In October 2004, the Government of Malawi launched a major Sector-wide Approach (SWAp) for the health sector that attempted to revitalise Malawi's health services and support the delivery of the Essential Health Package. The SWAp programme of work saw the pooling of funds from major donors to the sector (UK, Norway and the World Bank) into the Ministry of Health budget to cover delivery of the EHP, strengthening of human resources, and systems strengthening and referral over a seven year period. The total cost of the SWAp is USD 735.7 million, of which 71 percent is to be provided by external donors [12]. The Government of Malawi also committed itself to raising the share of Government spending allocated to health from 11.2 percent in the 2002/03 budget to 13.5 percent by the end of the programme in 2009/10.

40 percent of the cost of the SWAp is allocated to strengthening human resources, of which a significant proportion is targeted towards raising the salaries of Malawi's public health workers. Table 2 shows the pre-October 2004 salaries for selected grades, and the post-October 2004 salaries which include changes in the official salary and a top-up funded using UK contributions to the SWAp.

Table 2

Salary structures for doctors and nurses in Malawi's public health system, 2005.

Grade

 

Currency*

Basic gross monthly salary (pre Oct-04)

Basic gross monthly salary (post Oct-04)

DFID top-up

Total gross monthly salary

Senior Physician

P4

MWK

29,153

126,000

66,040

192,040

  

USD

243

1,050

550

1,600

Mid-level Physician

P5

MWK

25,216

34,853

20,100

54,953

  

USD

210

290

168

458

Junior Physician

P8

MWK

22,100

23,297

14,246

37,543

  

USD

184

194

119

313

Senior Nurse

PO/CTO

MWK

18,320

20,364

12,721

33,085

  

USD

153

170

106

276

Mid-level Nurse

TO

MWK

12,930

13,849

8,917

22,766

  

USD

108

115

74

190

Junior Nurse

TA

MWK

8,109

5,645

4,391

10,036

  

USD

68

47

37

84

Source: MoH 2005 [13]

* based on average exchange rate during 2005 of USD 1= MWK 120

Senior physicians have seen the most dramatic increases in salaries and the gross P4 monthly salary has risen from USD 243 to USD 1,600. However, salaries at most grades have risen to the order of 40–60 percent. Mid-level nurse gross monthly salaries have risen from USD 108 to USD 190.

Yet the reality is that the remuneration gap for skilled medical staff between say, the UK and Malawi is so great, that these increases are likely to do little to reduce the incentives for staff to migrate. In the UK a newly qualified nurse earns £19,166 (USD 33, 290), a new junior physician £30,433 (USD 52,871), and a new senior physician £69,991 (USD 121,556) [14]. For newly qualified nurses, junior doctors and senior physicians this is still equivalent to around ten or more times the equivalent in Malawi. Hence it is hardly surprising that the exodus continues. However, to be fair the primary objective of the SWAp-funded salary top-up is not to compete with international labour markets, but to lift Malawi's health workers out of poverty, to ensure that workers receive at least a "satisfying level of income", and to discourage workers from leaving the health profession within Malawi.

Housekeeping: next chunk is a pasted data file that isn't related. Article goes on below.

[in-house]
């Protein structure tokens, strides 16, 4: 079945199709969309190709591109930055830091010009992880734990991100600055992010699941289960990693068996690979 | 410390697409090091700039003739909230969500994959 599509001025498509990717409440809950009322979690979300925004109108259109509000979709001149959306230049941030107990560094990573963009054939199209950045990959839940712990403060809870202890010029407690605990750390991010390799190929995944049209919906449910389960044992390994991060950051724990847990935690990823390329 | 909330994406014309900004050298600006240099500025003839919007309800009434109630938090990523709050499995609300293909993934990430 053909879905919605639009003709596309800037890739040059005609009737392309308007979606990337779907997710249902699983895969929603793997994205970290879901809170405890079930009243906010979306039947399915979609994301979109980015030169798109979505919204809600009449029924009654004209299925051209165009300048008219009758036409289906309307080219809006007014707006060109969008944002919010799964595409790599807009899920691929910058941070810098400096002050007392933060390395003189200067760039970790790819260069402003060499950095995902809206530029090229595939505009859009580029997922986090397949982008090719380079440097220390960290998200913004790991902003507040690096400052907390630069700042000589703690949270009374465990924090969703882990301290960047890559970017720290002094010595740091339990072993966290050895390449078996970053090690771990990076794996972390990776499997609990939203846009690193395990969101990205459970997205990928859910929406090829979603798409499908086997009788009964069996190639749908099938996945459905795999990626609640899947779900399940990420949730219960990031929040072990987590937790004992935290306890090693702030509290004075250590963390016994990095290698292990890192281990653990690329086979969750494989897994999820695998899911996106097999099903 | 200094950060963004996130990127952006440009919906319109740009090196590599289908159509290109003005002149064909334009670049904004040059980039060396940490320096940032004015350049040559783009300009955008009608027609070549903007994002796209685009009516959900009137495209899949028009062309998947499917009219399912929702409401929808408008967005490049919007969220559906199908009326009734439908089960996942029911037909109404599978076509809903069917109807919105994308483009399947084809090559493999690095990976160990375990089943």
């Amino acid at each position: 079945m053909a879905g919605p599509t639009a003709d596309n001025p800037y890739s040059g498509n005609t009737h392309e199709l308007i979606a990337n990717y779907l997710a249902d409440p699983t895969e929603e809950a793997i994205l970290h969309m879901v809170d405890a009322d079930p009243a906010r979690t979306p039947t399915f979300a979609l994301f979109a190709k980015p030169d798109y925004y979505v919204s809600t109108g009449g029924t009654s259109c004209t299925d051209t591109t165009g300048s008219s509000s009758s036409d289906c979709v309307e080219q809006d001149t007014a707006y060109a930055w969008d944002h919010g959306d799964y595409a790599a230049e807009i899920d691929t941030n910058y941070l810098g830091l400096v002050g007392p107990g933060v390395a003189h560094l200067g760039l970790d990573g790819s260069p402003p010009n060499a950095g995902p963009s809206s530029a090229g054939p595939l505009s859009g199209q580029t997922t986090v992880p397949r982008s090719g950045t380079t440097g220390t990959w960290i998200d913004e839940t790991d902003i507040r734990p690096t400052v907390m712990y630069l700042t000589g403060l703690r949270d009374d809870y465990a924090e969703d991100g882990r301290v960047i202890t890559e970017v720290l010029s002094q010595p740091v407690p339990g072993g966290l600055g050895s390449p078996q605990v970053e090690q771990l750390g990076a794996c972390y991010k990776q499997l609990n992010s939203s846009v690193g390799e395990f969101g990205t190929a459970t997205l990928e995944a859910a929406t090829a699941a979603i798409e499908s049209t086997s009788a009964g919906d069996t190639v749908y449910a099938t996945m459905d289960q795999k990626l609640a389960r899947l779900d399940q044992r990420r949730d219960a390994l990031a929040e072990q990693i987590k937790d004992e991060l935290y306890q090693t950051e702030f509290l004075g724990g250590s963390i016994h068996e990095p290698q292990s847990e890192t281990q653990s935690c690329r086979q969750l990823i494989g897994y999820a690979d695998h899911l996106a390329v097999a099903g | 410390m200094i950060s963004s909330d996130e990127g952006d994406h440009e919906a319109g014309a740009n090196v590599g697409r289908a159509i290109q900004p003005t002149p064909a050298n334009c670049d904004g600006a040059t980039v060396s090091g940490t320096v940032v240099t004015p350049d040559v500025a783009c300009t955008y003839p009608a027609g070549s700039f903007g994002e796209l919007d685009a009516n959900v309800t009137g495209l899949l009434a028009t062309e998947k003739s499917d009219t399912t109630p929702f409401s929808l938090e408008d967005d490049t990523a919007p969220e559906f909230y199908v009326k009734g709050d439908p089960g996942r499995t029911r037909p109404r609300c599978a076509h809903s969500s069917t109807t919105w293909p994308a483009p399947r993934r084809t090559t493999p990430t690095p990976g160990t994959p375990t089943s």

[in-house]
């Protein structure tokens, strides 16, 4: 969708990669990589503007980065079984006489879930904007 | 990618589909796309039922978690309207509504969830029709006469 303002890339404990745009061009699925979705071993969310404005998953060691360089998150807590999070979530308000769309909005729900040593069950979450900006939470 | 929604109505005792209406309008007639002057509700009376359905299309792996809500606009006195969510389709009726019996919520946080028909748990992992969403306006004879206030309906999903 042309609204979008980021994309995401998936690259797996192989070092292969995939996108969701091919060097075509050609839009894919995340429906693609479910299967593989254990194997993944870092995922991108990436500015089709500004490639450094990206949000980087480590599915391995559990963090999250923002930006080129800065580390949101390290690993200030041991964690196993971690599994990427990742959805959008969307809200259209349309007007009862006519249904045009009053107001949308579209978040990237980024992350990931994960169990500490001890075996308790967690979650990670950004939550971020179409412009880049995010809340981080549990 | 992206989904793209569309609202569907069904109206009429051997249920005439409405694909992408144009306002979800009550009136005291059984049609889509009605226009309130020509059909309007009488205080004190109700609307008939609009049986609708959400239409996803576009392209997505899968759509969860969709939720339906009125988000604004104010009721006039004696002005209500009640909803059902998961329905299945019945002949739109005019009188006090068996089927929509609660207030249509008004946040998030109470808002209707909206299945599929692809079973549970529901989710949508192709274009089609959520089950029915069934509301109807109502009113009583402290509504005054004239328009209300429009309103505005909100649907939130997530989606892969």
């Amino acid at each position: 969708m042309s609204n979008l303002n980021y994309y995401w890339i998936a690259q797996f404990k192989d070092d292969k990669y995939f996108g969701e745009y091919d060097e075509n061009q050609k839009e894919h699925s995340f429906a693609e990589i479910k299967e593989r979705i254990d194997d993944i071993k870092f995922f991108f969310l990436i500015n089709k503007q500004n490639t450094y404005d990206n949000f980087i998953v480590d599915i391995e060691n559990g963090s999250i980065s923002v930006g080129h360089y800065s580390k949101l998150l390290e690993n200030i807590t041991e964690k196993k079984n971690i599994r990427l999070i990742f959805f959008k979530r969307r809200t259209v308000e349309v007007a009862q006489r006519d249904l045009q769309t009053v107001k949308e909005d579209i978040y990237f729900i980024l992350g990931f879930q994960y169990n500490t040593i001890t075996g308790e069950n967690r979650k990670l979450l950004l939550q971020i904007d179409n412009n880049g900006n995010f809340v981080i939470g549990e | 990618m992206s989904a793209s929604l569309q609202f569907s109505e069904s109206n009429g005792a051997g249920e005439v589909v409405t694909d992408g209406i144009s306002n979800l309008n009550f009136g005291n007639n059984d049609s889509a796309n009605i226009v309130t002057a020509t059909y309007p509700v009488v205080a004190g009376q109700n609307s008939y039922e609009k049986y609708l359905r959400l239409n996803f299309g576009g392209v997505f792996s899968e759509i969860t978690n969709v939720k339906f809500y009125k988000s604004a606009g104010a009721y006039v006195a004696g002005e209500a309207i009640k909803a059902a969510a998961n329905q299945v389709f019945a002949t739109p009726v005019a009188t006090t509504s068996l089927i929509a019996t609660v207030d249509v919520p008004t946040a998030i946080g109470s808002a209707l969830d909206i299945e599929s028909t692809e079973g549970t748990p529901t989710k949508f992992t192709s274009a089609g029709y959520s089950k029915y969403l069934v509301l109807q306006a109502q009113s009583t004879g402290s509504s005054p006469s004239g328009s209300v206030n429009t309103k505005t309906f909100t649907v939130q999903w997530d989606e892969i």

Causes of the brain-drain in Malawi and elsewhere

A major cause of the brain-drain in Malawi is the wage differential as described above. This is reinforced by a 2001 study of migration from sub-Saharan African countries by Hatton and Williamson that finds the two most important factors likely to fuel emigration are the real wage gaps between sending and receiving countries and, the demographic booms in the low-wage sending countries [15]. On the basis of their results, the authors find that the situation in the region is similar to the one in Europe in the late nineteenth century which fuelled mass migration.

Dovlo highlights a number of "push" and "pull" factors that contribute to migration among skilled health workers in Africa [16]. The major "push" factors include low remuneration, poor working conditions and low job satisfaction (particularly lack of equipment and medication which can significantly reduce job satisfaction). "Pull" factors include aging populations in developed countries and globalisation related market changes that reduce the transactions and search costs associated with medical migration.